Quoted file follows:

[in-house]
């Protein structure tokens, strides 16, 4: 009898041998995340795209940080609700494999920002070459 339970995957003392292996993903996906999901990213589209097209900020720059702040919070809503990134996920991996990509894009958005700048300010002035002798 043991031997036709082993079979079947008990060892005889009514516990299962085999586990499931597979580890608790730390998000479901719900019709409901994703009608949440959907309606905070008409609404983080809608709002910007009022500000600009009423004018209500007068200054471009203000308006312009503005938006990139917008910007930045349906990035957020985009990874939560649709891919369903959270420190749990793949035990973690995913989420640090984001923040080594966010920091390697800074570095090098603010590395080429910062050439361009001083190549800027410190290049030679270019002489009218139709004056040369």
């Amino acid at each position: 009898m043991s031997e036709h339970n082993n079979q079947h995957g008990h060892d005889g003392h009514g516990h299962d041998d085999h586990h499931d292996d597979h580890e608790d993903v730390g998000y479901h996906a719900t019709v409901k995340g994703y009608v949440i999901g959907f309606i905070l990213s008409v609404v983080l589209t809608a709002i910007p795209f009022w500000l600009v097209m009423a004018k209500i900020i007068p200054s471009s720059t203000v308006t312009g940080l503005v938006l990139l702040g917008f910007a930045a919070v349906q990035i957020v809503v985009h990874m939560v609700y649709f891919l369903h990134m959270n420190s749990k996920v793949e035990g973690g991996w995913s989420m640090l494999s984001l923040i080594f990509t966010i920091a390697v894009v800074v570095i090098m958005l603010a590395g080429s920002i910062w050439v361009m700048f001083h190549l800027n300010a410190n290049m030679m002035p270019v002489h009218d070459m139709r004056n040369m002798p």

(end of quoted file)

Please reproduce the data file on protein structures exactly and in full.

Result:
[in-house]
């Protein structure tokens, strides 16, 4: 009898041998995340795209940080609700494999920002070459 339970995957003392292996993903996906999901990213589209097209900020720059702040919070809503990134996920991996990509894009958005700048300010002035002798 043991031997036709082993079979079947008990060892005889009514516990299962085999586990499931597979580890608790730390998000479901719900019709409901994703009608949440959907309606905070008409609404983080809608709002910007009022500000600009009423004018209500007068200054471009203000308006312009503005938006990139917008910007930045349906990035957020985009990874939560649709891919369903959270420190749990793949035990973690995913989420640090984001923040080594966010920091390697800074570095090098603010590395080429910062050439361009001083190549800027410190290049030679270019002489009218139709004056040369």
């Amino acid at each position: 009898m043991s031997e036709h339970n082993n079979q079947h995957g008990h060892d005889g003392h009514g516990h299962d041998d085999h586990h499931d292996d597979h580890e608790d993903v730390g998000y479901h996906a719900t019709v409901k995340g994703y009608v949440i999901g959907f309606i905070l990213s008409v609404v983080l589209t809608a709002i910007p795209f009022w500000l600009v097209m009423a004018k209500i900020i007068p200054s471009s720059t203000v308006t312009g940080l503005v938006l990139l702040g917008f910007a930045a919070v349906q990035i957020v809503v985009h990874m939560v609700y649709f891919l369903h990134m959270n420190s749990k996920v793949e035990g973690g991996w995913s989420m640090l494999s984001l923040i080594f990509t966010i920091a390697v894009v800074v570095i090098m958005l603010a590395g080429s920002i910062w050439v361009m700048f001083h190549l800027n300010a410190n290049m030679m002035p270019v002489h009218d070459m139709r004056n040369m002798p």